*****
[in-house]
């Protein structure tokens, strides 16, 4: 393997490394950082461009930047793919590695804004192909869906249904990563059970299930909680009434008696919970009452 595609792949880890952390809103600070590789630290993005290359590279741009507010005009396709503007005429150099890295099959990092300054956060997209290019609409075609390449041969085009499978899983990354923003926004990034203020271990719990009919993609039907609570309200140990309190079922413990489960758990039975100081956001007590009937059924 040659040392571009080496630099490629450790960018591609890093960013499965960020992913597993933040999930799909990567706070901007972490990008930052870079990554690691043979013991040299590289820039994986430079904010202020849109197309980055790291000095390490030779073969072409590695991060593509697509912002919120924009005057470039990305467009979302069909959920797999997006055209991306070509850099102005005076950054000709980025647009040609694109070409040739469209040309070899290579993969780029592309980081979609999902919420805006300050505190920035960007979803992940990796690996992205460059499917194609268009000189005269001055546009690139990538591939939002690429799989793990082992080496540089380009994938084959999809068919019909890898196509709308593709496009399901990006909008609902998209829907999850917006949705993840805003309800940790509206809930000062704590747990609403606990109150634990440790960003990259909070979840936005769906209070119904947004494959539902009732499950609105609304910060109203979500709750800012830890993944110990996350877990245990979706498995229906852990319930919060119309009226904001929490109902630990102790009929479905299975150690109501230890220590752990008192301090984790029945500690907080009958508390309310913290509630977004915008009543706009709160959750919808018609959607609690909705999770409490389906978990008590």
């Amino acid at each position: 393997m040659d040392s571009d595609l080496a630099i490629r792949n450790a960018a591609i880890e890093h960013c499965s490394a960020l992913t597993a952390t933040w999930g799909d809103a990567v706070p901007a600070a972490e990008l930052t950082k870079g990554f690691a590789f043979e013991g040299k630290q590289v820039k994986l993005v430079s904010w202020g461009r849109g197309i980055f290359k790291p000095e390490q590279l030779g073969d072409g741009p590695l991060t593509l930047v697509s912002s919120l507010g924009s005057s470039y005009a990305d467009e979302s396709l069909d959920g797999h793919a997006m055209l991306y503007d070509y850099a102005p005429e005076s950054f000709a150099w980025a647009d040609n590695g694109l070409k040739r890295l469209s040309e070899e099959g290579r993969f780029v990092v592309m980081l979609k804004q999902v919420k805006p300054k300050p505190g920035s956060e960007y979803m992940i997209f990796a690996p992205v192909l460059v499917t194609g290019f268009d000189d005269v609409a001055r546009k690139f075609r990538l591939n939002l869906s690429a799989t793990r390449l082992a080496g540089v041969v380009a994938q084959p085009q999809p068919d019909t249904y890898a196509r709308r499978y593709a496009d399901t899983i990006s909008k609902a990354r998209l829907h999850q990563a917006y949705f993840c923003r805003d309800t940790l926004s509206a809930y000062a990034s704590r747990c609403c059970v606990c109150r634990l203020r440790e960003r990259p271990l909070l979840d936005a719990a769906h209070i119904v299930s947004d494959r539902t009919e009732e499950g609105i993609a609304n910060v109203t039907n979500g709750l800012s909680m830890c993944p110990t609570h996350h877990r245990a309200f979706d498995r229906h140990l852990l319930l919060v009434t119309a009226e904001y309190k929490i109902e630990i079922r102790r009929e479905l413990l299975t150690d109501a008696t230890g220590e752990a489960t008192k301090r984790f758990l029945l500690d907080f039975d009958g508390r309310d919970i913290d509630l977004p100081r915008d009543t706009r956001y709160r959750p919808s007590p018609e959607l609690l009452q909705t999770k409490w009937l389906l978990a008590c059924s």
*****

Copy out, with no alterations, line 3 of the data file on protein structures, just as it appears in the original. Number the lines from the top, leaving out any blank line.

């Amino acid at each position: 393997m040659d040392s571009d595609l080496a630099i490629r792949n450790a960018a591609i880890e890093h960013c499965s490394a960020l992913t597993a952390t933040w999930g799909d809103a990567v706070p901007a600070a972490e990008l930052t950082k870079g990554f690691a590789f043979e013991g040299k630290q590289v820039k994986l993005v430079s904010w202020g461009r849109g197309i980055f290359k790291p000095e390490q590279l030779g073969d072409g741009p590695l991060t593509l930047v697509s912002s919120l507010g924009s005057s470039y005009a990305d467009e979302s396709l069909d959920g797999h793919a997006m055209l991306y503007d070509y850099a102005p005429e005076s950054f000709a150099w980025a647009d040609n590695g694109l070409k040739r890295l469209s040309e070899e099959g290579r993969f780029v990092v592309m980081l979609k804004q999902v919420k805006p300054k300050p505190g920035s956060e960007y979803m992940i997209f990796a690996p992205v192909l460059v499917t194609g290019f268009d000189d005269v609409a001055r546009k690139f075609r990538l591939n939002l869906s690429a799989t793990r390449l082992a080496g540089v041969v380009a994938q084959p085009q999809p068919d019909t249904y890898a196509r709308r499978y593709a496009d399901t899983i990006s909008k609902a990354r998209l829907h999850q990563a917006y949705f993840c923003r805003d309800t940790l926004s509206a809930y000062a990034s704590r747990c609403c059970v606990c109150r634990l203020r440790e960003r990259p271990l909070l979840d936005a719990a769906h209070i119904v299930s947004d494959r539902t009919e009732e499950g609105i993609a609304n910060v109203t039907n979500g709750l800012s909680m830890c993944p110990t609570h996350h877990r245990a309200f979706d498995r229906h140990l852990l319930l919060v009434t119309a009226e904001y309190k929490i109902e630990i079922r102790r009929e479905l413990l299975t150690d109501a008696t230890g220590e752990a489960t008192k301090r984790f758990l029945l500690d907080f039975d009958g508390r309310d919970i913290d509630l977004p100081r915008d009543t706009r956001y709160r959750p919808s007590p018609e959607l609690l009452q909705t999770k409490w009937l389906l978990a008590c059924s």